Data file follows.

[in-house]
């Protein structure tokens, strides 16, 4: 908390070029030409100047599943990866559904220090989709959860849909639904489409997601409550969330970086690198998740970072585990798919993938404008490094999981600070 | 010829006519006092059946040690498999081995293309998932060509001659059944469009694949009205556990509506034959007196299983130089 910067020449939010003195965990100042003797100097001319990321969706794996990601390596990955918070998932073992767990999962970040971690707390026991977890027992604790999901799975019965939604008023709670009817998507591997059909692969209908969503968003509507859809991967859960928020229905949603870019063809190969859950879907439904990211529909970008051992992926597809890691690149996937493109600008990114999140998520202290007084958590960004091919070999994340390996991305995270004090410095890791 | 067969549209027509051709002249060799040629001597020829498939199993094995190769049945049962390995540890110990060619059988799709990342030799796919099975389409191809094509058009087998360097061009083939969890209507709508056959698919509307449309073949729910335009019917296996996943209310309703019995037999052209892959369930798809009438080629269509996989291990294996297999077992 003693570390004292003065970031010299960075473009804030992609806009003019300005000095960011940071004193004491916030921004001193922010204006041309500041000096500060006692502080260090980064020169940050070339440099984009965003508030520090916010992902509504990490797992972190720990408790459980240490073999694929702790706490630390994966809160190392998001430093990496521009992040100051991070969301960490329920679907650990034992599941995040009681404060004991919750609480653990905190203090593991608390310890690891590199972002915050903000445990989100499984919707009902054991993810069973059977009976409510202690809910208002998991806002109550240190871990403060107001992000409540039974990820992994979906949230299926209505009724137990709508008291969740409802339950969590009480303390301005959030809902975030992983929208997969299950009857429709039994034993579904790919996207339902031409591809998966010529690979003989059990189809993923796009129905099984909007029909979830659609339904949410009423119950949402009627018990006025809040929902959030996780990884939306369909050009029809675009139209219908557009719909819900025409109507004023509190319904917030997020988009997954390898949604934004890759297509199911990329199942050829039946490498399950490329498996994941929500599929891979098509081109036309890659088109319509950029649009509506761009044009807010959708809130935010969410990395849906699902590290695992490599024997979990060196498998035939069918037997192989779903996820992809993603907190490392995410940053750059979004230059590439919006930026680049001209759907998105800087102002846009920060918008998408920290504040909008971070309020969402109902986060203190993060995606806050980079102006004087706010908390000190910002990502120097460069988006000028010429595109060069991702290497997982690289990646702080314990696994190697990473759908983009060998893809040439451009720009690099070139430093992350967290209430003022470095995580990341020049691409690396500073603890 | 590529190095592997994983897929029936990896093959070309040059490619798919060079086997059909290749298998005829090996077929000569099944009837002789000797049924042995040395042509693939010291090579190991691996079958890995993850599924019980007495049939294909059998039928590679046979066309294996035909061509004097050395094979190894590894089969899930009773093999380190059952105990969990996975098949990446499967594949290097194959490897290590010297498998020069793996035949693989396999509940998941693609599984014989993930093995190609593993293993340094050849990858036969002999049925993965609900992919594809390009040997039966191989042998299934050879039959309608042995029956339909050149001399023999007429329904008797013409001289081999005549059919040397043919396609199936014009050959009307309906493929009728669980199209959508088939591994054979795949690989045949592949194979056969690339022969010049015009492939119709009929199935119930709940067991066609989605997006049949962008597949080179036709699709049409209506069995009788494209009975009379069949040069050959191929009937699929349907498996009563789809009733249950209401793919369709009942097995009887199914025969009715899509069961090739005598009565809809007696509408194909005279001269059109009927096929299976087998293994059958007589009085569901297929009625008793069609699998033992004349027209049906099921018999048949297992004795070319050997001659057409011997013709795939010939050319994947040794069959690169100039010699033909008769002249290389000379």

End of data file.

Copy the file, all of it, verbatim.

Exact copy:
[in-house]
């Protein structure tokens, strides 16, 4: 908390070029030409100047599943990866559904220090989709959860849909639904489409997601409550969330970086690198998740970072585990798919993938404008490094999981600070 | 010829006519006092059946040690498999081995293309998932060509001659059944469009694949009205556990509506034959007196299983130089 910067020449939010003195965990100042003797100097001319990321969706794996990601390596990955918070998932073992767990999962970040971690707390026991977890027992604790999901799975019965939604008023709670009817998507591997059909692969209908969503968003509507859809991967859960928020229905949603870019063809190969859950879907439904990211529909970008051992992926597809890691690149996937493109600008990114999140998520202290007084958590960004091919070999994340390996991305995270004090410095890791 | 067969549209027509051709002249060799040629001597020829498939199993094995190769049945049962390995540890110990060619059988799709990342030799796919099975389409191809094509058009087998360097061009083939969890209507709508056959698919509307449309073949729910335009019917296996996943209310309703019995037999052209892959369930798809009438080629269509996989291990294996297999077992 003693570390004292003065970031010299960075473009804030992609806009003019300005000095960011940071004193004491916030921004001193922010204006041309500041000096500060006692502080260090980064020169940050070339440099984009965003508030520090916010992902509504990490797992972190720990408790459980240490073999694929702790706490630390994966809160190392998001430093990496521009992040100051991070969301960490329920679907650990034992599941995040009681404060004991919750609480653990905190203090593991608390310890690891590199972002915050903000445990989100499984919707009902054991993810069973059977009976409510202690809910208002998991806002109550240190871990403060107001992000409540039974990820992994979906949230299926209505009724137990709508008291969740409802339950969590009480303390301005959030809902975030992983929208997969299950009857429709039994034993579904790919996207339902031409591809998966010529690979003989059990189809993923796009129905099984909007029909979830659609339904949410009423119950949402009627018990006025809040929902959030996780990884939306369909050009029809675009139209219908557009719909819900025409109507004023509190319904917030997020988009997954390898949604934004890759297509199911990329199942050829039946490498399950490329498996994941929500599929891979098509081109036309890659088109319509950029649009509506761009044009807010959708809130935010969410990395849906699902590290695992490599024997979990060196498998035939069918037997192989779903996820992809993603907190490392995410940053750059979004230059590439919006930026680049001209759907998105800087102002846009920060918008998408920290504040909008971070309020969402109902986060203190993060995606806050980079102006004087706010908390000190910002990502120097460069988006000028010429595109060069991702290497997982690289990646702080314990696994190697990473759908983009060998893809040439451009720009690099070139430093992350967290209430003022470095995580990341020049691409690396500073603890 | 590529190095592997994983897929029936990896093959070309040059490619798919060079086997059909290749298998005829090996077929000569099944009837002789000797049924042995040395042509693939010291090579190991691996079958890995993850599924019980007495049939294909059998039928590679046979066309294996035909061509004097050395094979190894590894089969899930009773093999380190059952105990969990996975098949990446499967594949290097194959490897290590010297498998020069793996035949693989396999509940998941693609599984014989993930093995190609593993293993340094050849990858036969002999049925993965609900992919594809390009040997039966191989042998299934050879039959309608042995029956339909050149001399023999007429329904008797013409001289081999005549059919040397043919396609199936014009050959009307309906493929009728669980199209959508088939591994054979795949690989045949592949194979056969690339022969010049015009492939119709009929199935119930709940067991066609989605997006049949962008597949080179036709699709049409209506069995009788494209009975009379069949040069050959191929009937699929349907498996009563789809009733249950209401793919369709009942097995009887199914025969009715899509069961090739005598009565809809007696509408194909005279001269059109009927096929299976087998293994059958007589009085569901297929009625008793069609699998033992004349027209049906099921018999048949297992004795070319050997001659057409011997013709795939010939050319994947040794069959690169100039010699033909008769002249290389000379």